A vote was taken with a majority of ACA members in attendance choosing to not approve the McDonald’s proposal.

“And then he pointed at me, looking at Lindsay [Wallin] and said, ‘You can have him to thank,’” Krefetz said.

Berkeley admits, “I did kind of lose my cool.”

“It’s always the same argument these restaurants make when they want to stay open later and later, they say they want to sober up the customers before they go home and we just want them to go home,” Berkeley said.

Only ACA members can vote on proposals at ACA meetings. Berkeley said that he does not allow people to join at the meetings in order to prevent those who come before them from stacking the meeting with friends.

Krefetz, whose office is located in Allston and lives in Brighton, said he has tried to get Berkeley to explain to him how one goes about joining the ACA but has not been satisfied with the answer.

“He told me to email him and then practically ran from the room,” Krefetz said.

Bob Webber is the president of the Allston Board of Trade. He did not attend the contentious ACA meeting, but he, along with Krefetz and Matalon planned to show their support for McDonald’s at the April 28 Licensing Board Hearing at City Hall. The Board will decide whether to take the ACA recommendation to reject the extended hours.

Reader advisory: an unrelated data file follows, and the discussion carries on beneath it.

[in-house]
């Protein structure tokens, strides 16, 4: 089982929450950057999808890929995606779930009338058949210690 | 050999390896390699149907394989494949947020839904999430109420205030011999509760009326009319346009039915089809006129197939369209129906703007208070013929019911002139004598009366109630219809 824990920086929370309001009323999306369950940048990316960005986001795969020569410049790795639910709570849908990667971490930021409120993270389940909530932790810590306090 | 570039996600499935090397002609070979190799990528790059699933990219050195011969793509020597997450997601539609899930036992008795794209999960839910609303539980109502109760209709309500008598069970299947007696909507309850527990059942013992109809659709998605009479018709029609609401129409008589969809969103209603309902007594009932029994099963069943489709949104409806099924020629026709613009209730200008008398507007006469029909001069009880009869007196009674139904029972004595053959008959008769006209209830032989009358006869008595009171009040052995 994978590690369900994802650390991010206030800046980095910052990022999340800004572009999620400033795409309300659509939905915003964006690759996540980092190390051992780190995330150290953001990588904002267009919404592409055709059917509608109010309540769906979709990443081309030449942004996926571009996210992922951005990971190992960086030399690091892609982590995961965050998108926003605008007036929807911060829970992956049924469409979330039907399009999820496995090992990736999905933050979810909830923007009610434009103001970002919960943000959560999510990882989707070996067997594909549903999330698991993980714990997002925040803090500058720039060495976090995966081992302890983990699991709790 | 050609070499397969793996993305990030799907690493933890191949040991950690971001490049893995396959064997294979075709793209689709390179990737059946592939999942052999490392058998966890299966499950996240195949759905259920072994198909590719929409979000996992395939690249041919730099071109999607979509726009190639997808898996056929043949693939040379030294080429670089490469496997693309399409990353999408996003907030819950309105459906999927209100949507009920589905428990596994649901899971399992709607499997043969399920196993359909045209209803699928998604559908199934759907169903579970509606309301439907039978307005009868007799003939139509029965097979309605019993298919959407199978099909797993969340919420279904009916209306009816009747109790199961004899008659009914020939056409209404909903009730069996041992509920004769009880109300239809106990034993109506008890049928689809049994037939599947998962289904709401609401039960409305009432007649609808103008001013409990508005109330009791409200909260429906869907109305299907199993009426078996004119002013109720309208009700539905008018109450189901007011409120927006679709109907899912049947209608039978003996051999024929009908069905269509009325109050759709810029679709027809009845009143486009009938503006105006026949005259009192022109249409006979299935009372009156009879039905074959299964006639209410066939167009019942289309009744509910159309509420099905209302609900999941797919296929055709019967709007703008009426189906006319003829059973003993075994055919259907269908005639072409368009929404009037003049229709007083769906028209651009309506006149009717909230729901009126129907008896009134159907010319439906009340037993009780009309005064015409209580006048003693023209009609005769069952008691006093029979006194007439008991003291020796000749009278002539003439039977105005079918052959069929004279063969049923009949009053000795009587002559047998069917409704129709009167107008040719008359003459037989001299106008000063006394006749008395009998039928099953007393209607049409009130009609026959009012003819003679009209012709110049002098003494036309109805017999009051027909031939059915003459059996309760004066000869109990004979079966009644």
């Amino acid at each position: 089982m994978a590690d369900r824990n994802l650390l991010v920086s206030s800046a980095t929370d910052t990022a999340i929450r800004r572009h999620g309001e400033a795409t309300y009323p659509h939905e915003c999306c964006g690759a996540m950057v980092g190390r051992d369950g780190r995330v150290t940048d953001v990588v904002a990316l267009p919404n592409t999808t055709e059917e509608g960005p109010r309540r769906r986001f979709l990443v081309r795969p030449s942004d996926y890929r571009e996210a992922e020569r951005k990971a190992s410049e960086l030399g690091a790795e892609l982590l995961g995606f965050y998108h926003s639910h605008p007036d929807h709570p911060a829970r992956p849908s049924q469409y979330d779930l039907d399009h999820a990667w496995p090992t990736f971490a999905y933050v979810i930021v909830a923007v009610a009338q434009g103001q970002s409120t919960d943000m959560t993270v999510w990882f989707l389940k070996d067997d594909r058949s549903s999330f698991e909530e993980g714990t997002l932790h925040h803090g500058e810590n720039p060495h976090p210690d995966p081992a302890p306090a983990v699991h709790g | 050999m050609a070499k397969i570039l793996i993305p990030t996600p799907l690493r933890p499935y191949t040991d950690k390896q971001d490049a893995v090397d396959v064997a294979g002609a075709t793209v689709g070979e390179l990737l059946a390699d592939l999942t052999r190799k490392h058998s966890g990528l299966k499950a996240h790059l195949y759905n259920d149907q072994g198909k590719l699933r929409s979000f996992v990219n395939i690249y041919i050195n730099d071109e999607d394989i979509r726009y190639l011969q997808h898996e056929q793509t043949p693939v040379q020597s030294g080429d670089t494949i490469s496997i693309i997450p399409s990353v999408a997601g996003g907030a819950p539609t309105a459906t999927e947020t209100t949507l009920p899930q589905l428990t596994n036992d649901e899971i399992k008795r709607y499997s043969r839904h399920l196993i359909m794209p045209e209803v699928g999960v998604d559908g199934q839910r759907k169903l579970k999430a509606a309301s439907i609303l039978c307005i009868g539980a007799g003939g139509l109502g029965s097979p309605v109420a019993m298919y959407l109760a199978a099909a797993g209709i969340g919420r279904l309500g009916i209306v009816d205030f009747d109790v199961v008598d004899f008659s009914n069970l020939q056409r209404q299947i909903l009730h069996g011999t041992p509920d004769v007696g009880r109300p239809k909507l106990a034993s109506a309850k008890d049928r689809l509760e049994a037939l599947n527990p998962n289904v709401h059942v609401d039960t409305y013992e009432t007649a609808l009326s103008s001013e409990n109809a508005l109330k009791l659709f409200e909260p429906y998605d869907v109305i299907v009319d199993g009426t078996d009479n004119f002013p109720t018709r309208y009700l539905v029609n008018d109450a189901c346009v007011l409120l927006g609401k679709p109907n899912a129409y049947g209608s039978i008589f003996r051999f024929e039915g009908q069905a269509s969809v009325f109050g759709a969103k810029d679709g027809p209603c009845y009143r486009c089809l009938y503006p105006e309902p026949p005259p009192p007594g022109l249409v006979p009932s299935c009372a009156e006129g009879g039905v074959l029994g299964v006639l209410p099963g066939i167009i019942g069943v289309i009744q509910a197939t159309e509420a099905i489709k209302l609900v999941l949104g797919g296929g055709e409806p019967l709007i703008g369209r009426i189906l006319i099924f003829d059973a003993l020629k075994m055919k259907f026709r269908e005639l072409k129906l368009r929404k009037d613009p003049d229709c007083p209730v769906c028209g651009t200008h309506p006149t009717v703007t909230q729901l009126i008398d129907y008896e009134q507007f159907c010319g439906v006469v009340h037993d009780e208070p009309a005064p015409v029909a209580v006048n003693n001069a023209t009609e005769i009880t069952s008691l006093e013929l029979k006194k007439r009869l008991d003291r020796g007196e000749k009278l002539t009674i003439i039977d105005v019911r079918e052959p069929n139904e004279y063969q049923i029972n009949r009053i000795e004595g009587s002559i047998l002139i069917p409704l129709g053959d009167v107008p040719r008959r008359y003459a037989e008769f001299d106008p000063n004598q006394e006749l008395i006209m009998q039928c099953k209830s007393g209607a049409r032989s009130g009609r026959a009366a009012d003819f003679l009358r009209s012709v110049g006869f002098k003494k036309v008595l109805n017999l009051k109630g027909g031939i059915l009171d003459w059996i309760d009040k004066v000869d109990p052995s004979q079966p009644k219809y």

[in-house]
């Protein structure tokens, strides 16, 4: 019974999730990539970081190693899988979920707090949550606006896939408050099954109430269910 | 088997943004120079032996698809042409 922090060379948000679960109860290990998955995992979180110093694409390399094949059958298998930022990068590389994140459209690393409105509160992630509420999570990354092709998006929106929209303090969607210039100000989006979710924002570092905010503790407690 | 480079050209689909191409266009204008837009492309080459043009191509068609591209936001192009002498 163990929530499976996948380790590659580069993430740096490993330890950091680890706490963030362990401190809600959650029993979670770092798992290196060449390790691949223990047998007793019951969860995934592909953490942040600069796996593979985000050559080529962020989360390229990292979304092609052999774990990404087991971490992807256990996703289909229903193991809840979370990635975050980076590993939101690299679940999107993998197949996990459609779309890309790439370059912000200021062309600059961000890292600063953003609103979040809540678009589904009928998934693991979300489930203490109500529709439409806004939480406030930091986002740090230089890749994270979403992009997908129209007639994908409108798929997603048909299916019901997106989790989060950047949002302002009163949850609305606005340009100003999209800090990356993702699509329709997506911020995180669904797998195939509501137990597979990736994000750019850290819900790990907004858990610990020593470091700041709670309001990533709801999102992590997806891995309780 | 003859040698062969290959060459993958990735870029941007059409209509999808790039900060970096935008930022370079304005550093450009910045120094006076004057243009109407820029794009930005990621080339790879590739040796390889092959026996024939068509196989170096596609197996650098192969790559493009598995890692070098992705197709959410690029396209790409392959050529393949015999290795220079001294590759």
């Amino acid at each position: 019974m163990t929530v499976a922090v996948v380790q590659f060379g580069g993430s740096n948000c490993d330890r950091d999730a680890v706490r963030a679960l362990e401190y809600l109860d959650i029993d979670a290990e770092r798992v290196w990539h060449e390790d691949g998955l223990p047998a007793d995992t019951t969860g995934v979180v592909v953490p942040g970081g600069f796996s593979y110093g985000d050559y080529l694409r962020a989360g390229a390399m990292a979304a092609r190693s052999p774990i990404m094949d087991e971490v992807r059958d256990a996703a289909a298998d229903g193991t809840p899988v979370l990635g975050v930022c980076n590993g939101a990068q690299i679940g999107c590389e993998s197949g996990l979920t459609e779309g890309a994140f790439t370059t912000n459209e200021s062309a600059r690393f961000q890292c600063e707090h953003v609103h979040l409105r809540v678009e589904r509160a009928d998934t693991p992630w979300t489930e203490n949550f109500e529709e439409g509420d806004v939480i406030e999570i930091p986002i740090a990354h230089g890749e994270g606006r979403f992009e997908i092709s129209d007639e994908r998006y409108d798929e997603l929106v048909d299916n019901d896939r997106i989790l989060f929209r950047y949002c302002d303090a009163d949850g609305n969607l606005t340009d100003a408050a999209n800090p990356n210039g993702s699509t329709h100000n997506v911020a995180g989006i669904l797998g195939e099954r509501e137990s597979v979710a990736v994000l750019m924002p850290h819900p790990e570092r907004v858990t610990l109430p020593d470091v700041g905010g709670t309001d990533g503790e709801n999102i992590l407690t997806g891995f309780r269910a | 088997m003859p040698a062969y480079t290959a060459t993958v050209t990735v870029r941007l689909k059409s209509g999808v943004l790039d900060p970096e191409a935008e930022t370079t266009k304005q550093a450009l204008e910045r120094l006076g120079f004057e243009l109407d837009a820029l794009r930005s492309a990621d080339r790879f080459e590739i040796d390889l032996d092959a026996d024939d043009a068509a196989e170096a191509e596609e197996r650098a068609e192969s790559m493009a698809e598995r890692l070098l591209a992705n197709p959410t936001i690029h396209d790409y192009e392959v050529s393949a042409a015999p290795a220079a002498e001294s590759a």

“I understand that the ACA wants to protect the residents, but I think they’re stuck in an archaic time warp,” Webber said. “This area, like it or not, has fewer families and more students. It’s just the way it is. Are we going to get more families living in this area? I don’t know. It is what it is and it seems as though the ACA hasn’t changed with the times. I’m not even sure if the people who do live in that area know what the ACA is.”

Krefetz agrees with Webber and questions whether the ACA is really serving the community in the business district.

“Many people, including myself, who live and work here, chose to do so because of what this area offers as far as an urban cosmopolitan setting,” Krefetz said. “If I wanted to live in the suburbs, I would move to the suburbs, but if you live in Allston you know what you’re getting — a lively business district. This is the only place in the city where you can get any kind of food and clothes you want.”

According to Berkeley, who has served as the ACA’s president since 1995 when the organization first incorporated, the mission statement of the ACA is to preserve and protect residential quality of life in Allston and Brighton.

“We’re not a business group,” Berkeley said.

This differs from the statement in the ACA’s Articles of Organization on file with the Secretary of the Commonwealth.

The articles state that the ACA meets monthly to review, discuss, question and vote on any proposal brought forth for the purpose of gathering or forming community consensus. Any applicant for a liquor license, entertainment licenses or zoning variance or amendment to such in the Allston or Brighton area deemed to have potential impacts to the community shall be requested to appear before the ACA to present their plans to the membership.

Berkeley said that he serves a two-year term as president and has been voted in by the board each time.